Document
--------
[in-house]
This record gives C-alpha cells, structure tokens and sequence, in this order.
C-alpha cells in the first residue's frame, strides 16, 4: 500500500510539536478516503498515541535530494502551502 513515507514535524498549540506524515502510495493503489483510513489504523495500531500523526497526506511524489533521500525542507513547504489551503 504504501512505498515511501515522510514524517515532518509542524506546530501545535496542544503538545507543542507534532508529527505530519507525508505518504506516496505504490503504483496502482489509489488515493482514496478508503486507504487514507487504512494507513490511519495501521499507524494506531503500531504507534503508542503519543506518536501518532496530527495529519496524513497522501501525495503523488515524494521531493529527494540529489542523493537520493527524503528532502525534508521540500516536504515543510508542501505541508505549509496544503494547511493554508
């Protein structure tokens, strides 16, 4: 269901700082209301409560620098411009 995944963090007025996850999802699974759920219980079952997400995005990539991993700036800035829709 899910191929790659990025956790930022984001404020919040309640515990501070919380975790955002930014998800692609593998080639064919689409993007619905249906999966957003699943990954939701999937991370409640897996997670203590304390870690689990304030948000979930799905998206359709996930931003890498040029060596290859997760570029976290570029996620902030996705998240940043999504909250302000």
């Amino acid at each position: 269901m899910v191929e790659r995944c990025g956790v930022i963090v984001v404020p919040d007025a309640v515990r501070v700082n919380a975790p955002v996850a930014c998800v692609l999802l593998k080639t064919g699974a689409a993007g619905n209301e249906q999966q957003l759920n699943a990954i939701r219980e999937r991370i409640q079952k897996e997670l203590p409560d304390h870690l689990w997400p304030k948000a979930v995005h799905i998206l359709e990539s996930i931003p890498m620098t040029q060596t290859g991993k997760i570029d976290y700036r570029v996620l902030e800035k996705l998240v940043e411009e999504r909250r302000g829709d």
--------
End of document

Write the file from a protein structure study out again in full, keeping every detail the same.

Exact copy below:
[in-house]
This record gives C-alpha cells, structure tokens and sequence, in this order.
C-alpha cells in the first residue's frame, strides 16, 4: 500500500510539536478516503498515541535530494502551502 513515507514535524498549540506524515502510495493503489483510513489504523495500531500523526497526506511524489533521500525542507513547504489551503 504504501512505498515511501515522510514524517515532518509542524506546530501545535496542544503538545507543542507534532508529527505530519507525508505518504506516496505504490503504483496502482489509489488515493482514496478508503486507504487514507487504512494507513490511519495501521499507524494506531503500531504507534503508542503519543506518536501518532496530527495529519496524513497522501501525495503523488515524494521531493529527494540529489542523493537520493527524503528532502525534508521540500516536504515543510508542501505541508505549509496544503494547511493554508
């Protein structure tokens, strides 16, 4: 269901700082209301409560620098411009 995944963090007025996850999802699974759920219980079952997400995005990539991993700036800035829709 899910191929790659990025956790930022984001404020919040309640515990501070919380975790955002930014998800692609593998080639064919689409993007619905249906999966957003699943990954939701999937991370409640897996997670203590304390870690689990304030948000979930799905998206359709996930931003890498040029060596290859997760570029976290570029996620902030996705998240940043999504909250302000």
């Amino acid at each position: 269901m899910v191929e790659r995944c990025g956790v930022i963090v984001v404020p919040d007025a309640v515990r501070v700082n919380a975790p955002v996850a930014c998800v692609l999802l593998k080639t064919g699974a689409a993007g619905n209301e249906q999966q957003l759920n699943a990954i939701r219980e999937r991370i409640q079952k897996e997670l203590p409560d304390h870690l689990w997400p304030k948000a979930v995005h799905i998206l359709e990539s996930i931003p890498m620098t040029q060596t290859g991993k997760i570029d976290y700036r570029v996620l902030e800035k996705l998240v940043e411009e999504r909250r302000g829709d």